Modulation of the immune system by targeting coinhibitory and costimulatory receptors has become a promising newapproach of immunotherapy for cancer. The recent approval of the CTLA-4-blocking antibody ipilimumab for the treatment of melanoma was a watershed event, opening up a new era in the field of immunotherapy. Ipilimumab was the first treatment to ever show enhanced overall survival (OS) for patients with stage IVmelanoma. However, measuring response rates using standard Response Evaluation Criteria in Solid Tumors (RECIST) or modified World Health Organization criteria or progression-free survival does not accurately capture the potential for clinical benefit for ipilimumab-treated patients. As immunotherapy approaches are translated into more tumor types, it is important to study biomarkers, which may be more predictive of OS to identify the patients most likely to have clinical benefit. Ipilimumab is the first-in-class of a series of immunomodulating antibodies that are in clinical development. Anti-PD1 (nivolumab and MK-3475), anti-PD-L1 (BMS-936 559, RG7446, and MEDI4736), anti-CD137 (urelumab), anti-OX40, anti- GITR, and anti-CD40 monoclonal antibodies are just some of the agents that are being actively investigated in clinical trials, each having the potential for combination with the ipilimumab to enhance its effectiveness. Development of rational combinations of immunomodulatory antibodies with small-molecule pathway inhibitor therapies such as vemurafenib makes the discovery of predictive biomarkers even more important. Identifying reliable biomarkers is a necessary step in personalizing the treatment of each patient's cancer through a baseline assessment of tumor gene expression and/or immune profile to optimize therapy for the best chance of therapeutic success.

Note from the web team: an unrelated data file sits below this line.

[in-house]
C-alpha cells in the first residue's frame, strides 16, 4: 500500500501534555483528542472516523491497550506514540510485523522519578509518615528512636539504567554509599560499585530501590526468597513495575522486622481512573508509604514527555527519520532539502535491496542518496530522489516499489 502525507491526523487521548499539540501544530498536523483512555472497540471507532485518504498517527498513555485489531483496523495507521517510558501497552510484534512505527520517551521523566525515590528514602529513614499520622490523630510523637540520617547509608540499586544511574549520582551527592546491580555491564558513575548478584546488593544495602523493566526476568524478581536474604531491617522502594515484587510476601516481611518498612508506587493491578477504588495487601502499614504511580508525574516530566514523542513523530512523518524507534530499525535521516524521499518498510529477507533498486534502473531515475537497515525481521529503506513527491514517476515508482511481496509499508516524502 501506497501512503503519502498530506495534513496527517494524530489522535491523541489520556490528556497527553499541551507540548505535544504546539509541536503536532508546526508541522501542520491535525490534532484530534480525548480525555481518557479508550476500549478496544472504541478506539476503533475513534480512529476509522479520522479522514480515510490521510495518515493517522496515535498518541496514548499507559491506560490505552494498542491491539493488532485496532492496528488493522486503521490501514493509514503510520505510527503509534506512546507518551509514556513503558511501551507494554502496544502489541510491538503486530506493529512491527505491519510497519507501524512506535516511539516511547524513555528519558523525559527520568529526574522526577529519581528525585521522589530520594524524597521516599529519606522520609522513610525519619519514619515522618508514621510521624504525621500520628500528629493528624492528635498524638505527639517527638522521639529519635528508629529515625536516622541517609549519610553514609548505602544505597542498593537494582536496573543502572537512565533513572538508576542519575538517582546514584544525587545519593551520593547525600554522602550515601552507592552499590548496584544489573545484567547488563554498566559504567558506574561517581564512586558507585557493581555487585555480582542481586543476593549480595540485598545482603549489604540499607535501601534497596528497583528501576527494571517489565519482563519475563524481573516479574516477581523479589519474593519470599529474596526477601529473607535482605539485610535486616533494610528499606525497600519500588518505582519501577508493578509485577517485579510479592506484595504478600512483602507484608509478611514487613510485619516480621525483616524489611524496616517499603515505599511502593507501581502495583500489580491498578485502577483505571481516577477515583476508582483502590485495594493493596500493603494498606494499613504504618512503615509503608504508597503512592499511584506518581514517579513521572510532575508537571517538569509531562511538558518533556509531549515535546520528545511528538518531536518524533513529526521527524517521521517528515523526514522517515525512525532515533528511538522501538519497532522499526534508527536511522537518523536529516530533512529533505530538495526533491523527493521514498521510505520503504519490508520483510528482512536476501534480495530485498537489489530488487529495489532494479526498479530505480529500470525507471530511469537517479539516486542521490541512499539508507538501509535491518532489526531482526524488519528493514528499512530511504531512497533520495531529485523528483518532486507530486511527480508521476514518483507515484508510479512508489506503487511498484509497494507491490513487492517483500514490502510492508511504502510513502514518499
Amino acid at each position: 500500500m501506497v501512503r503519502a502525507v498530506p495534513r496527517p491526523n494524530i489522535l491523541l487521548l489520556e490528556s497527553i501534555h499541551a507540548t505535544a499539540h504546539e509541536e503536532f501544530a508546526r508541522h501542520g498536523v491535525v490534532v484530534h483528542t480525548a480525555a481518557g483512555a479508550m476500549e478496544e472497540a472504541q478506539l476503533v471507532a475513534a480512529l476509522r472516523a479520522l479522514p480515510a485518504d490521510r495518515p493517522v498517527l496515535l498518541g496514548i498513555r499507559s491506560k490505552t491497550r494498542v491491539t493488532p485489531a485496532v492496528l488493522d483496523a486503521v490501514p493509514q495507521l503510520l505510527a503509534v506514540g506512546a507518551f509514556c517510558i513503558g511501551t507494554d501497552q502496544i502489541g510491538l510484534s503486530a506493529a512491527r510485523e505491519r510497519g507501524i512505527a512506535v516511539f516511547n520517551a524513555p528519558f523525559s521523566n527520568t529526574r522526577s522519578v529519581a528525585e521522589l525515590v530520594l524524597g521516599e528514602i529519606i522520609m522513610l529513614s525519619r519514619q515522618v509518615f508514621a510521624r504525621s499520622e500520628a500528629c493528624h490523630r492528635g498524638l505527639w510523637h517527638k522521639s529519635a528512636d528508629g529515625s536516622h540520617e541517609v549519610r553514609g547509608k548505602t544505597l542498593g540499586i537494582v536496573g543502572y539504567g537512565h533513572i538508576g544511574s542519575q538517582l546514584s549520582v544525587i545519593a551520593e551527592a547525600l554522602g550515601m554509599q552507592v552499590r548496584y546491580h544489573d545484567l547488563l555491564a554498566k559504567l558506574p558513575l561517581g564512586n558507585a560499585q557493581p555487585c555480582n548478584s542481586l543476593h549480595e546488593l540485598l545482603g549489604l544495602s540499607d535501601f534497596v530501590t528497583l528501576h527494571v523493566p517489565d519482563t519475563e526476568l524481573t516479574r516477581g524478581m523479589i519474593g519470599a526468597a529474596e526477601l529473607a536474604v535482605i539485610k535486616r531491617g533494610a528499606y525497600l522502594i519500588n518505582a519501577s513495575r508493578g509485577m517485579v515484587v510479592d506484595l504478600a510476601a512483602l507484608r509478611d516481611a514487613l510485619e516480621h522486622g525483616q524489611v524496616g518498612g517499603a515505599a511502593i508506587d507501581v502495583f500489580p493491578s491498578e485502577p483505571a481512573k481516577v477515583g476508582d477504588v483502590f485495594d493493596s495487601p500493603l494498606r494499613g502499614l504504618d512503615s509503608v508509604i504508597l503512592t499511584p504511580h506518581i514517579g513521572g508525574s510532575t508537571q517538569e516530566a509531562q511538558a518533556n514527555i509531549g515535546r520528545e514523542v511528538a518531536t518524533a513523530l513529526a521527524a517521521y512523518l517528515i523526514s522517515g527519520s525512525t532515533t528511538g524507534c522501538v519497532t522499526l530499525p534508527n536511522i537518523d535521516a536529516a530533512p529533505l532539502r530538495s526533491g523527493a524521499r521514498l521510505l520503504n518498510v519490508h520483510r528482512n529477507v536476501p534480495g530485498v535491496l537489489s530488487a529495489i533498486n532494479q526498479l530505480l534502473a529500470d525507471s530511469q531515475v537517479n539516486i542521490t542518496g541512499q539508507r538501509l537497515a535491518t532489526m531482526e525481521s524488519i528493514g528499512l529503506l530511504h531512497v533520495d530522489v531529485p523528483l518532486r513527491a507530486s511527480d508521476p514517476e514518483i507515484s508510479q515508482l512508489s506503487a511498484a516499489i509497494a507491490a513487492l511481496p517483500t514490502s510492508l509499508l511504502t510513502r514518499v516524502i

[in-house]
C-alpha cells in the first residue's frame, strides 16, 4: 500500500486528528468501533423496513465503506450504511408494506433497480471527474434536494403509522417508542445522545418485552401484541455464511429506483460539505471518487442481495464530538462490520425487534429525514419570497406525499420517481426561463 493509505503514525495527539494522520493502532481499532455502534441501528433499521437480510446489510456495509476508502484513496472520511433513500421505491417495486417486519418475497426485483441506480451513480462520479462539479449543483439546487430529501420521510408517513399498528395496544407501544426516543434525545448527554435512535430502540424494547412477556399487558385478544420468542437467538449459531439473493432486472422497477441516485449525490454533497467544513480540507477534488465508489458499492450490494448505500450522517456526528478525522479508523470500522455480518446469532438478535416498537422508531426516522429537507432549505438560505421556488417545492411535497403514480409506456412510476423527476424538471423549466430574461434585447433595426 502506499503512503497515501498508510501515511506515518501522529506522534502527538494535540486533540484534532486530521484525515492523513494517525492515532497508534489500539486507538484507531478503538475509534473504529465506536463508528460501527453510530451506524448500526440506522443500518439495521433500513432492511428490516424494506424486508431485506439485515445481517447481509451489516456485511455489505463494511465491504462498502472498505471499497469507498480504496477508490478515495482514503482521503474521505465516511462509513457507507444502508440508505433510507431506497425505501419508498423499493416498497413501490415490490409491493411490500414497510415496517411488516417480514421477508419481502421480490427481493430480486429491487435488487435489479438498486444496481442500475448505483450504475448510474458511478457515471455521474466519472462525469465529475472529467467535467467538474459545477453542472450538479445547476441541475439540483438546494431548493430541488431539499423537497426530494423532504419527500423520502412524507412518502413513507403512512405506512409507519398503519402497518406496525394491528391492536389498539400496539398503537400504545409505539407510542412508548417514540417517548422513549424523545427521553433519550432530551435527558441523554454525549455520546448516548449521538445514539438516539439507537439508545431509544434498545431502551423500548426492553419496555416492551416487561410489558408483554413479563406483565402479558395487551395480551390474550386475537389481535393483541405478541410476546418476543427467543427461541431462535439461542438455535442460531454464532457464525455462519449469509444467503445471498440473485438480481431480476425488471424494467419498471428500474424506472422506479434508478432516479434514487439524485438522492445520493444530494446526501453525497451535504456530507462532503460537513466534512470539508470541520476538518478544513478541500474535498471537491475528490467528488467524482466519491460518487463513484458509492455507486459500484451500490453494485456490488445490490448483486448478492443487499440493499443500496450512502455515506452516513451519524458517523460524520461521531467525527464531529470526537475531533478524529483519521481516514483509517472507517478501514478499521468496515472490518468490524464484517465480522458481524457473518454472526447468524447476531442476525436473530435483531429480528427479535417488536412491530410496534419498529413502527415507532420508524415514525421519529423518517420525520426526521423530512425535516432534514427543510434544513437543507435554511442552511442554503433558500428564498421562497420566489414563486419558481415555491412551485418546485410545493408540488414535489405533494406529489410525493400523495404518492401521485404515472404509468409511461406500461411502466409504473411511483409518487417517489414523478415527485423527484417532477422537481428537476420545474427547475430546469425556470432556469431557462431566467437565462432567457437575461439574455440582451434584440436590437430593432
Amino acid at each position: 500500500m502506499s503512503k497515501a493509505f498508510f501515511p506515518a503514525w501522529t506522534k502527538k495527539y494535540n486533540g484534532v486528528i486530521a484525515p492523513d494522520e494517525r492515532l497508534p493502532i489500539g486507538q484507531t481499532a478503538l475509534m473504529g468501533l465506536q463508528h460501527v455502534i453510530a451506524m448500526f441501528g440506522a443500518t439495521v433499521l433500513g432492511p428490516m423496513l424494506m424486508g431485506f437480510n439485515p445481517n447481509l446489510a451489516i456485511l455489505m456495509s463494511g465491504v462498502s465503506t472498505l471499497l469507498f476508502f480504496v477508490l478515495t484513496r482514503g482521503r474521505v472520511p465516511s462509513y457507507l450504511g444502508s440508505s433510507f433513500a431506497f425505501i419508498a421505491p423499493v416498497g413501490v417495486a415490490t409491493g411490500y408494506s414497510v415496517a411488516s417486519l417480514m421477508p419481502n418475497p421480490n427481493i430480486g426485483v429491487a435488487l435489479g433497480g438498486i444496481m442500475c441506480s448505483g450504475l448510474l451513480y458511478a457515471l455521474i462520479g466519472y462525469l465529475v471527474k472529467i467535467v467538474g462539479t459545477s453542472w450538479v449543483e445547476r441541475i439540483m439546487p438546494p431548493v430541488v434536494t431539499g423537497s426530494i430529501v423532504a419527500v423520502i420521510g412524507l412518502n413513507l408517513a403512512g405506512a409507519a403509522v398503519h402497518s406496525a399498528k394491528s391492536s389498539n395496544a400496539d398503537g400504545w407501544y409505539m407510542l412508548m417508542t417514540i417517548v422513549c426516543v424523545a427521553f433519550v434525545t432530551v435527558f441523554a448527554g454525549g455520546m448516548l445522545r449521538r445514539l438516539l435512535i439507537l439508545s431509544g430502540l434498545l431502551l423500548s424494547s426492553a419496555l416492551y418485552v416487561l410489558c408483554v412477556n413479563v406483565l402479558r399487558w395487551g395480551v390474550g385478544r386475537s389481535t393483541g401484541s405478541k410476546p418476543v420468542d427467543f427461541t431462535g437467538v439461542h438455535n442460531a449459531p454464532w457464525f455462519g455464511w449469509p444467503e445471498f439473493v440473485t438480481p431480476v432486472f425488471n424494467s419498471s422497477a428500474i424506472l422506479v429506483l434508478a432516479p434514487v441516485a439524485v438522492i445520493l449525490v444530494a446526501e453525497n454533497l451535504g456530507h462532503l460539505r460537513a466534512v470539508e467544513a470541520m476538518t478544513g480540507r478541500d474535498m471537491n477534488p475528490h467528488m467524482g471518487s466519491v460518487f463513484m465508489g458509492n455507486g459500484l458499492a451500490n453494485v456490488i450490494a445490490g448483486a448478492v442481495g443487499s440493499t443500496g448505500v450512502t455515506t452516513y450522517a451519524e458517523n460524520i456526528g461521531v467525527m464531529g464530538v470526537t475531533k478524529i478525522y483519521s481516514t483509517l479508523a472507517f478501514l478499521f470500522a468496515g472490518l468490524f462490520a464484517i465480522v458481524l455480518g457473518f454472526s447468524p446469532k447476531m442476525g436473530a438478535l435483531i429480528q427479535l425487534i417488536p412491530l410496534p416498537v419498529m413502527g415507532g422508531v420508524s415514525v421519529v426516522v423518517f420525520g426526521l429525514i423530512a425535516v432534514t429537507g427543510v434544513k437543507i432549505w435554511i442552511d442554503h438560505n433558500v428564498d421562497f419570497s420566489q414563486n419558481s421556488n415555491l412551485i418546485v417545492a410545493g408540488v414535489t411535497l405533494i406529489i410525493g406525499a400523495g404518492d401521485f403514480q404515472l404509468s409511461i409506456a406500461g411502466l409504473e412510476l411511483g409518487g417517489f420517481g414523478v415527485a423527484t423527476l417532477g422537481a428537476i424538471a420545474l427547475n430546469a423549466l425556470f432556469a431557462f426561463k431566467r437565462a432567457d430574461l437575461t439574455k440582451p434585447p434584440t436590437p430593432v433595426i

ASJC Scopus subject areas
- Cancer Research